This week's editor

Mary Fitzgerald

Mary Fitzgerald is Editor-in-Chief of openDemocracy.

Constitutional conventions: best practice

New security laws could make Turkey into a police state

The latest crackdown on journalists in Turkey is another twist in the spiral into authoritarianism of a state bereft of an effective political oppositionwith 'Putinisation' an increasingly realistic description.

Zionist attitudes towards the Arabs: 1902 until today

This is an attempt to survey Zionist attitudes towards the Middle Eastern population, in the midst of which a state for the Jewish people was established.

Dogs, water and coffins: an untold story of British torture in Iraq

The UK has engaged in abuse and torture during the ‘War on Terror’ whilst, simultaneously, maintaining that its actions are driven by the ideals of democracy and human rights.

Redefining the poor as “terrorists”

Most so-called “terrorist” activity is a by-product of neoliberalism’s on-going crisis and its marginalisation of a growing proportion of the world’s population. 

Trust can fix our future: lessons from the simplicity of island life

After spending twelve days on an island in Palau without the ample resources of modern life in developed cities, Andrew Broadbent ponders the crucial role trust will play in restoring our communities.

Geopolitics and international state crime: an accountability black hole

There is a conspiracy of silence around victors’ justice within the United Nations and in global diplomacy, as if it is embarrassing even to call attention to such a fundamental deficiency in the implementation of international criminal law.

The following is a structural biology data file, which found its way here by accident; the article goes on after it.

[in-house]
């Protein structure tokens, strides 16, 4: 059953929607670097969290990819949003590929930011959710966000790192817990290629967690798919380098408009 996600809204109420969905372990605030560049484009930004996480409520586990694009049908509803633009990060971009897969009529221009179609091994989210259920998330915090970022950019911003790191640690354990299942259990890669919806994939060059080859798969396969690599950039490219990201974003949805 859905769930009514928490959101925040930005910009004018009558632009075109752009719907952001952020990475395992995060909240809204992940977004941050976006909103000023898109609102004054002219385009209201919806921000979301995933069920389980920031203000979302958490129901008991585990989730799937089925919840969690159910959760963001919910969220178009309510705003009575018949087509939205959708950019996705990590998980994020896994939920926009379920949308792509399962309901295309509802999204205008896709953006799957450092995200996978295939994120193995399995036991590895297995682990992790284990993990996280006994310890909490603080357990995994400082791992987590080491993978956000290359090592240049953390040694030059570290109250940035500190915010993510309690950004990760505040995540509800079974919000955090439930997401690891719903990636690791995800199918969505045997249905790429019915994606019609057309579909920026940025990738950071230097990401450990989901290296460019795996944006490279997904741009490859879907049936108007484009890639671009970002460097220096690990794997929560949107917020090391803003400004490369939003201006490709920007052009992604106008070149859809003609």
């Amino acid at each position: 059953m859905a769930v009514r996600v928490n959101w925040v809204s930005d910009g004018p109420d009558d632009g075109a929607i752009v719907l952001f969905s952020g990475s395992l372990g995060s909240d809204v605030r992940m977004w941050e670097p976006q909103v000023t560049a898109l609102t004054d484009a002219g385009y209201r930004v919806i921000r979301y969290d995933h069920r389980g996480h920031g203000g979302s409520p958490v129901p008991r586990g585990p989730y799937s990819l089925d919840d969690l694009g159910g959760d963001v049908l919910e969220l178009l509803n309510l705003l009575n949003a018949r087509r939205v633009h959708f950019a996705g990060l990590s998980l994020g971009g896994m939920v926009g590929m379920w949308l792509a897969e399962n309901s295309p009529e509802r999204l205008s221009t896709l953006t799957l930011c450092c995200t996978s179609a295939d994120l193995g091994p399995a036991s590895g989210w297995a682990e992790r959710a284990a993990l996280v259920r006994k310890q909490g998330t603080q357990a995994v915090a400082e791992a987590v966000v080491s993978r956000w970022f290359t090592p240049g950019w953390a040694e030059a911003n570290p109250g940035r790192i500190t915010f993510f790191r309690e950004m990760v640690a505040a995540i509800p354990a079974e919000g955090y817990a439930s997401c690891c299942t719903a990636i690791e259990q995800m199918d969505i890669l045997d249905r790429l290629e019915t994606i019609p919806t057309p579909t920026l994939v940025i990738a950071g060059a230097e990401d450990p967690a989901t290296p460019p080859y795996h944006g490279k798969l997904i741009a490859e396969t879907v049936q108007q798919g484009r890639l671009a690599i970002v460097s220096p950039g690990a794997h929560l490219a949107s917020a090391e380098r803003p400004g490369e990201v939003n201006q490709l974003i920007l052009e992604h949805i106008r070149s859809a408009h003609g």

Detention knows no borders

The first ever parliamentary inquiry into immigration detention in the UK listened to the voices of 'experts-by-experience' and those still trapped in detention. How will the report in February 2015 reflect the shocking testimony that was heard ?

State crime, civil society and resistance: lessons from Tunisia

What the state proclaims as legality can in reality be crime on a grand scale. What it defines as crime may instead be resistance to state crime. Only organised civil society can expose these truths.

"Unas pocas cosas" (a few minor incidents)

Yet more political corruption throughout Spain; calls for the Prime Minister’s resignation; a new left-wing party challenging bipartisan politics. Is the Spanish electorate ready to change the rules of the game?

American torture--past, present, and future?

Make no mistake. Getting even this partial and redacted report into public view is a real victory for everyone who hopes to end state torture. But it’s just the beginning.

The political emotions of Martha Nussbaum

Why does love matter for democracy? A conversation with one of the world’s leading philosophers. 

Resistance in Occupied Western Sahara: women defining a society